Disney researchers apparently don’t feel that your video games are realistic enough. Engineers at the company’s Pittsburgh research facility have devised something they call “Tactile Brush” that creates the sensory illusion of objects moving against a person’s skin, mimicking everything from crawling insects to the forces exerted by a car taking a hard corner. And soon enough, it could be integrated into everything from gaming systems to movie theater seats.
At this year's Google I/O, a developer-focused conference in which Google has lately been announcing news about Android, we got an encouraging glimpse at Android's future, in both tablets and smartphones. The announcements were both immediately gratifying and solid in the long-term--for most Android users, there are new toys to play with right now. And in the long term, Android looks healthier than ever. Here are the highlights, and why they're important.
Every six weeks or so, the International Space Station's orbit matches the same arc around the world traced originally by Yuri Gagarin's Vostok capsule, 50 years ago today. A few weeks ago we told you about the British film maker Christopher Riley who, working with an astronaut aboard the ISS, set out to film exactly what Yuri Gagarin saw out of the porthole. Today, the fruits of their labor, First Orbit has been released. Set your YouTubes to HD, folks—this is great.
Fifty years ago this April, Yuri Gagarin became the first human in space, orbiting the planet once in a 108-minute flight. A new film set to premiere on the anniversary of Vostok 1’s voyage aims to recreate what he saw.
ESA astronaut Pablo Nespoli and British filmmaker Christopher Riley made a new film, “First Orbit,” splicing together archival footage and audio from Gagarin’s flight with HD video shot from the cupola window on the International Space Station.
If the RoboCop saga has any lasting lessons, maybe it’s that politicians shouldn’t mess around with Twitter.
What started out as a joke on the social media site has mushroomed into a nationwide effort to build a statue of RoboCop in the beleaguered city of Detroit. Earlier this week, someone in Massachusetts sent a tweet to Detroit Mayor Dave Bing, suggesting RoboCop would be a great mascot for the city. Philadelphia has a Rocky statue, and RoboCop would "kick Rocky's butt," he pointed out.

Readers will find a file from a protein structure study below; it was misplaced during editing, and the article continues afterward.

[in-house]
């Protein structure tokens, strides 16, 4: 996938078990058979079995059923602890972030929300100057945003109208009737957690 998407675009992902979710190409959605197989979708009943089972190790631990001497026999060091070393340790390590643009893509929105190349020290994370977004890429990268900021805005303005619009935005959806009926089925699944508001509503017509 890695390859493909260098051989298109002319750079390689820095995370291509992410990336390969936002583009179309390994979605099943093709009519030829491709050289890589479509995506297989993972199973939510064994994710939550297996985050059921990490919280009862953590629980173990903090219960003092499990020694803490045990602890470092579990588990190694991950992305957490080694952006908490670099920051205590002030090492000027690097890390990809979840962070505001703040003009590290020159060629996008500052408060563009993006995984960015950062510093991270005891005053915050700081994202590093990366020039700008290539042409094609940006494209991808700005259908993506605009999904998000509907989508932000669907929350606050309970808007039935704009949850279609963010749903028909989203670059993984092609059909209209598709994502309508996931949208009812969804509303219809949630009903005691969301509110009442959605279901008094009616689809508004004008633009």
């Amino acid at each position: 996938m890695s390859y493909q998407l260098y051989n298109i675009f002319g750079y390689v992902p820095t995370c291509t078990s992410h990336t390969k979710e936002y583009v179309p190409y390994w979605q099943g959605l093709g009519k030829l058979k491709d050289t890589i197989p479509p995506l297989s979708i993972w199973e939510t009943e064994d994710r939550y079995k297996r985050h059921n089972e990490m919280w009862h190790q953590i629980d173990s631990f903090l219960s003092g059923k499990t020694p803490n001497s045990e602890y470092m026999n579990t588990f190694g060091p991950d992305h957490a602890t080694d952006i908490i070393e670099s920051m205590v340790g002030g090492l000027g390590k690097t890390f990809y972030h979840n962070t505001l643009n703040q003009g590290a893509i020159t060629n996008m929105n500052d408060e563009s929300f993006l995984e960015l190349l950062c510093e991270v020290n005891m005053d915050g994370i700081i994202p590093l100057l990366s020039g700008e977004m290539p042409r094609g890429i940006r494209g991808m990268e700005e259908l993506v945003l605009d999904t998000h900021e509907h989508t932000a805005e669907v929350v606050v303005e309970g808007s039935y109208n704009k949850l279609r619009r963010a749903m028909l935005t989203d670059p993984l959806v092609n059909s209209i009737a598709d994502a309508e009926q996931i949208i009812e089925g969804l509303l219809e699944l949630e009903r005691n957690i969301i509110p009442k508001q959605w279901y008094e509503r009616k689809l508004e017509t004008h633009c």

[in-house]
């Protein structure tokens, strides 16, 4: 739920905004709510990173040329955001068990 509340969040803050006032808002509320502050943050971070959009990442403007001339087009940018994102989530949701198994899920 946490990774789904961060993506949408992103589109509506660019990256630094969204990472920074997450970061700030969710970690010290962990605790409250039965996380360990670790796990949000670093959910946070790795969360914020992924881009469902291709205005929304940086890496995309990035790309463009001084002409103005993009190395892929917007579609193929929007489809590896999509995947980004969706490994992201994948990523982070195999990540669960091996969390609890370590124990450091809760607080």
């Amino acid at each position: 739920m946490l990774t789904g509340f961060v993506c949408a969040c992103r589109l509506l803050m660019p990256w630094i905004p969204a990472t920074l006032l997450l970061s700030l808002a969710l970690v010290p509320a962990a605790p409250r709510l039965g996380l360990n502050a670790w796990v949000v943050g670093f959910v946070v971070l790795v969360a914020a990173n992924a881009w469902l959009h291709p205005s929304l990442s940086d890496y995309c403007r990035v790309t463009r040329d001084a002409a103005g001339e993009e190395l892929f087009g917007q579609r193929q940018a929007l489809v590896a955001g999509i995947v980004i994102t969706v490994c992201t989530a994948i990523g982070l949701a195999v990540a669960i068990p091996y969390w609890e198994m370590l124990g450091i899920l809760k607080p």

The scent of a woman’s sadness — manifested in her tears — is a major turn-off for men, according to new research published today. It is the first study to suggest tears of emotion contain chemical signals that influence others’ behavior.
When was the last time a film scene blew your mind? Plenty of people will cite Avatar's dizzying 3-D battle sequences. Others may name the rotating hotel hallway scene in this summer's Inception. Now ask your grandpa the same question. Chances are, he'll answer that Avatar in IMAX was cool, in a seizure-inducing way, but it doesn't compare to the first time he watched a movie in color.
For a few years, certain theaters have had cameras watching for the infrared signature of bootleggers' cameras. But why waste all the untapped market research potential of these cameras? Aralia Systems, a British security firm, has just received a $350,000 grant to use the system to gather data from audiences.
By Adam Pash
Posted 10.14.2010 at 2:10 pm 0 Comments
It’s time to stop thinking of TVs and computers as separate entities. Practically anything you want to watch, listen to, or play on your TV set can be found in a digital format, and the most convenient place to store it is all together on one hard drive. But whether you’re ripping CDs and DVDs to your drive or downloading media files, there still aren’t a lot of tools that let you manage everything by just pointing your remote at your TV.
Dentsu London and Berg teamed up to create this stop-motion film, entitled "Making Future Magic." It's driven by a 3D light-painting technique, one I've never seen before: It's extruded from an iPad, like Play-Doh through a press.
A new type of image-manipulation software could help salvage all the home video footage shot during your awkward phase. It can automatically modify the shapes of human bodies on video, dropping unsightly pounds without burning a single calorie.
Developers at the Max Planck Institute for Informatics in Saarbrücken, Germany compiled 3D scans of 120 men and women of varying sizes, merging them into a single model that can be morphed to any shape and overlaid atop original footage.
Director James Cameron has commissioned Australian designers to build a sub that can plunge 36,000 feet beneath the surface of the ocean, hoping to combine his love for deep waters with his apparent craving for cash. If he can pull it off, he could win a $10 million X Prize and shoot footage for an “Avatar” sequel simultaneously.
Plenty of human-gadget interfaces can let you control a robot or a computer with your mind. But these communications are command-based -- your PR2 still can't tell whether you're asking it for a beer to celebrate, or to drink away your sorrows. An EEG-based affective computing system allows you to communicate your emotions, adding a new layer to human-computer interactions.
The closer we get to the year 2015, the louder people lament that our world hardly resembles the one depicted in Back to the Future II. Although it will be awhile before any of us coast around in a flying Delorean, we've piped down our complaints, as a young French artist named Nils Guadagnin has built an exact, actually-hovering replica of Marty McFly's pink hoverboard.
Five amazing, clean technologies that will set us free, in this month's energy-focused issue. Also: how to build a better bomb detector, the robotic toys that are raising your children, a human catapult, the world's smallest arcade, and much more.